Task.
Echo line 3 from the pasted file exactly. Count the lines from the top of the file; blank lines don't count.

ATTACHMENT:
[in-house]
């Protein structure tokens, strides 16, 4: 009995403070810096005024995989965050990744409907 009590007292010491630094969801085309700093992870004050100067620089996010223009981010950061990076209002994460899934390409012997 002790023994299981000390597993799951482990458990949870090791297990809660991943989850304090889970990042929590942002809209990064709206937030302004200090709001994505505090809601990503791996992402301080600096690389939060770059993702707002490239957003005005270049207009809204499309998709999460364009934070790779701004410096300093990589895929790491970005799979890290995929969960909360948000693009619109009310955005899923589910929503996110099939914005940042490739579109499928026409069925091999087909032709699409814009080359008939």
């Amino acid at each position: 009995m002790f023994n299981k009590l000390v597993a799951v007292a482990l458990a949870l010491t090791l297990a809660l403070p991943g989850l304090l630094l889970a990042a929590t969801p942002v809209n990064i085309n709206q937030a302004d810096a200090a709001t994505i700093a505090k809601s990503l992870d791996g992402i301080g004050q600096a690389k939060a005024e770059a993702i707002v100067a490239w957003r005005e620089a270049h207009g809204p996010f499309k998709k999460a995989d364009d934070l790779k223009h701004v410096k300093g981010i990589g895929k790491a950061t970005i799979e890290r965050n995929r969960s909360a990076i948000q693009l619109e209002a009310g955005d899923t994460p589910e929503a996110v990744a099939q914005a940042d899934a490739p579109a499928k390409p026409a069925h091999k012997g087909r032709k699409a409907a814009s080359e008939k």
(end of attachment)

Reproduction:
């Amino acid at each position: 009995m002790f023994n299981k009590l000390v597993a799951v007292a482990l458990a949870l010491t090791l297990a809660l403070p991943g989850l304090l630094l889970a990042a929590t969801p942002v809209n990064i085309n709206q937030a302004d810096a200090a709001t994505i700093a505090k809601s990503l992870d791996g992402i301080g004050q600096a690389k939060a005024e770059a993702i707002v100067a490239w957003r005005e620089a270049h207009g809204p996010f499309k998709k999460a995989d364009d934070l790779k223009h701004v410096k300093g981010i990589g895929k790491a950061t970005i799979e890290r965050n995929r969960s909360a990076i948000q693009l619109e209002a009310g955005d899923t994460p589910e929503a996110v990744a099939q914005a940042d899934a490739p579109a499928k390409p026409a069925h091999k012997g087909r032709k699409a409907a814009s080359e008939k």